Our last day in England and we wanted to get in a last walk, but the weather is bad today. We had breakfast at our favorite Winchcombe Tea Room - The Old Tea House - a perfect place on a blustery day. It is a cosy tea room with only 9 tables in a very old building on the High Street. The ceilings are beamed and low. The room is beautifully decorated with cute tea memorabelia, the tables and chairs are comfortable and are kept spotlessly clean, and - - the food is great! We have had several breakfasts here - poached eggs on toast, a mug of coffee (sometimes a second one), and a toasted tea cake. (We are going on a wheat-free diet as soon as we get home.) 12.20 GBP for the two of us (not cheap, but nothing is here).
It was overcast and cold, but not raining, although rain was predicted. We bundled up and drove ten minutes up the road where there is a selection of those perfect Cotswolds villages. We parked in Stanton and did a very short walk (just over an hour) from Stanton to Laverton, then back along the hillside. We did this same walk a few weeks ago when Stephanie was with us.
Half way through the walk, as we reached Laverton, it started to rain. Not heavy rain, just a light drizzle. We put on our rain jackets.
It was in the second last field on the hillside approaching Stanton.
If you walk in the Cotswolds, you must not be afraid of farm animals. The fields are full of sheep (who run away if you get near them, but stare at you from a distance as if to say "what are YOU doing here?"), cows (who like to have their noses rubbed and will form a line to follow you as you walk across their field), and those bad-boys of the farm world, horses.
You must also not be afraid of walking through the shit from all these guys. That is not just mud you are walking through, it is mud enhanced with sheep, cow or horse shit.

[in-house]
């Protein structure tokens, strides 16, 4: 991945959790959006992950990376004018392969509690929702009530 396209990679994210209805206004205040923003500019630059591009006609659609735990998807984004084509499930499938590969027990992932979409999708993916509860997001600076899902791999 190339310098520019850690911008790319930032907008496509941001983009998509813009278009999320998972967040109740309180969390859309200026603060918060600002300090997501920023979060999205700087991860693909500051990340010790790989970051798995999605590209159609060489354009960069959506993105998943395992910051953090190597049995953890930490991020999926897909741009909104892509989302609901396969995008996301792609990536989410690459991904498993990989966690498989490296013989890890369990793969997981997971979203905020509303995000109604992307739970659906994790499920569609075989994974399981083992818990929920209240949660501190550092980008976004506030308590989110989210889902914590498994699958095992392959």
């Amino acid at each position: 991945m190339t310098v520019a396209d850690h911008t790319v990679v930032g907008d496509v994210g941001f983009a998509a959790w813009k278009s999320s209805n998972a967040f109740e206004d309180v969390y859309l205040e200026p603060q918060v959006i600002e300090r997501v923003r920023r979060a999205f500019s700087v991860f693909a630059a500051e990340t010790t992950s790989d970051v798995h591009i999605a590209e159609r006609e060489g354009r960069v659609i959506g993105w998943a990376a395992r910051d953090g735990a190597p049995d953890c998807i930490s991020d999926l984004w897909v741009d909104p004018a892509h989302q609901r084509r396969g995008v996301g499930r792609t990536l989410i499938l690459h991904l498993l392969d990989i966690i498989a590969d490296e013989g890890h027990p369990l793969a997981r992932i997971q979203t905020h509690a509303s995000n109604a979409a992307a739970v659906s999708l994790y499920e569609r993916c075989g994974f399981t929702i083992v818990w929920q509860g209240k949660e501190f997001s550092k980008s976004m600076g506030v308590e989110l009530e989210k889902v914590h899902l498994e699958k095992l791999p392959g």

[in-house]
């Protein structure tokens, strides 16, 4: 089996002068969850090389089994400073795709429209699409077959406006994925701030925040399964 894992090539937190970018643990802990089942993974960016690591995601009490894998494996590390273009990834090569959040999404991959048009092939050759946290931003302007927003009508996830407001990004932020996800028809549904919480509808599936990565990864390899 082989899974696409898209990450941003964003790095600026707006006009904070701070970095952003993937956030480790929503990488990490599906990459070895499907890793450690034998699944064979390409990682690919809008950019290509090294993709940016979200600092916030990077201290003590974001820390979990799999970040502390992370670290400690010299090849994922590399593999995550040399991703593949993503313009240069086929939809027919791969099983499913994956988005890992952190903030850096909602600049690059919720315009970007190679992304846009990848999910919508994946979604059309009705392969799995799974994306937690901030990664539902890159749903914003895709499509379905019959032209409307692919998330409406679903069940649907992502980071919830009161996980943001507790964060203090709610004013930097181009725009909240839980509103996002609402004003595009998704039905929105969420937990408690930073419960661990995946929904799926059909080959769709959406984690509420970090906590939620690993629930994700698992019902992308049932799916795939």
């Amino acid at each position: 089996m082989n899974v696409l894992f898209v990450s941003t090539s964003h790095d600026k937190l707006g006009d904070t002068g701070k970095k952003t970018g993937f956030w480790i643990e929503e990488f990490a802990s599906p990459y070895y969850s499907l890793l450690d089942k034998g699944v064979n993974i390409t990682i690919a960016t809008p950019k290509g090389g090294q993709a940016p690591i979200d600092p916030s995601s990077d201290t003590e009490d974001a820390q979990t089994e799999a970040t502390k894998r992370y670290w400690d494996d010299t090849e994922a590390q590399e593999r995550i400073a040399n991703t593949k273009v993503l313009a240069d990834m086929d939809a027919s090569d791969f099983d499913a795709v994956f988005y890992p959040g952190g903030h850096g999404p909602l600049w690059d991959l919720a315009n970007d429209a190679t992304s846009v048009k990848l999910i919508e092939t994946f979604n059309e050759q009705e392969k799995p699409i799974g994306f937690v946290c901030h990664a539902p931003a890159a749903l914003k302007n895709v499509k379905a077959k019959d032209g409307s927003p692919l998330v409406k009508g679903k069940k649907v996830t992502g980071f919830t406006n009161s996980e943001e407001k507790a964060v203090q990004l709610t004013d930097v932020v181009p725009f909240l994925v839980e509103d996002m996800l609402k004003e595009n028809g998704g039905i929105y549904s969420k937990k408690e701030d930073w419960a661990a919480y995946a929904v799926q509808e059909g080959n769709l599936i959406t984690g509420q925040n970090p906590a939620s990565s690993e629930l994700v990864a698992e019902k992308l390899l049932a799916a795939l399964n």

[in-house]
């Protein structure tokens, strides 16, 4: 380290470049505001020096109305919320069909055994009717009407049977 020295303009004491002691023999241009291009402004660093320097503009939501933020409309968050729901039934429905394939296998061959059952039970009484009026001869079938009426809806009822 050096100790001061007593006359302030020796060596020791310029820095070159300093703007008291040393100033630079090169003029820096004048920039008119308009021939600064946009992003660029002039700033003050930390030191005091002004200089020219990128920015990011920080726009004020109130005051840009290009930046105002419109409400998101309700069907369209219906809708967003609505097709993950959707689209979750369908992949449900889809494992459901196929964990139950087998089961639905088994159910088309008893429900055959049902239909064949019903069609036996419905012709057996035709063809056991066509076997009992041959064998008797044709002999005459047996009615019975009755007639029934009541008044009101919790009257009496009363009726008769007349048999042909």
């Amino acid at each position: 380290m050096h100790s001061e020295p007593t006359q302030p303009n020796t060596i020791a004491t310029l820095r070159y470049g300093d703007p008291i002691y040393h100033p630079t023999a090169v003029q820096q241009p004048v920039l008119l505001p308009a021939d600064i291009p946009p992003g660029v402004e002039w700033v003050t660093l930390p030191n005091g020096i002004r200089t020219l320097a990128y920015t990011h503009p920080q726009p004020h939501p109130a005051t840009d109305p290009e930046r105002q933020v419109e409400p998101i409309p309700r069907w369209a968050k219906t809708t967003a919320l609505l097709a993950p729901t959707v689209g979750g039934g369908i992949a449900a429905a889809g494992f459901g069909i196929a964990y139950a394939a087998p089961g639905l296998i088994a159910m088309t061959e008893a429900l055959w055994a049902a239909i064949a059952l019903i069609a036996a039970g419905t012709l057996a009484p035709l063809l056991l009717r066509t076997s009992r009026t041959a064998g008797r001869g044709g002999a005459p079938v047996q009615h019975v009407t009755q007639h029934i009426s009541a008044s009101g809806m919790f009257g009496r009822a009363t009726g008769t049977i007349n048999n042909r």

The horses sometimes ignore you, sometimes watch you and every so often come over for a nose scratch. Our mugger was big and beautiful and grey and he came over enthusistically as we entered his field (climbing over a stile). We patted him and perhaps got too friendly. His "hey how are you doing" soon turned into a very aggressive "have you got APPLES in that pack?". I had forgotten about the apples (I keep them in case of emergencies - no tea rooms!!). I was patting him, he was trying to snap at me, I was giving him a kiss, he was trying to nuzzle my jacket.
Then Steve walked on down the trial and I tried to follow, but this horse would not let me pass. He backed me up against the fence even. Luckily, I had horses for several years when I was a kid, so I know how to deal with them (mostly). I pushed him back and made my way past. He followed close behind, now nuzzling my back pack. I made it across the field to the stile, but he was right behind me and came right up to the stile, not letting Steve get by.
It was then that we figured out what he wanted. I got the apples out of the pack and gave him one. He loved it. I threw another one to Steve who lured him away from the stile with it. Then Steve was able to get out of the field.
It was Steve who turned to me as we were walking away and said "we just got mugged!".
We have been in England for five weeks and I could stay for a year. I don't want to leave. I love it here. I love being outside for so much of the day, doing hours of walking every day and being on the hilltops, in the fields and in the woods. I love the rain and the cool temperatures. I love the huge trees and the beautiful views and the villages.
Monday we leave for France. 12 nights there, then back to London for 3 nights and then home.
Here our some last England photos from today - walking in the rain at the end of our walk.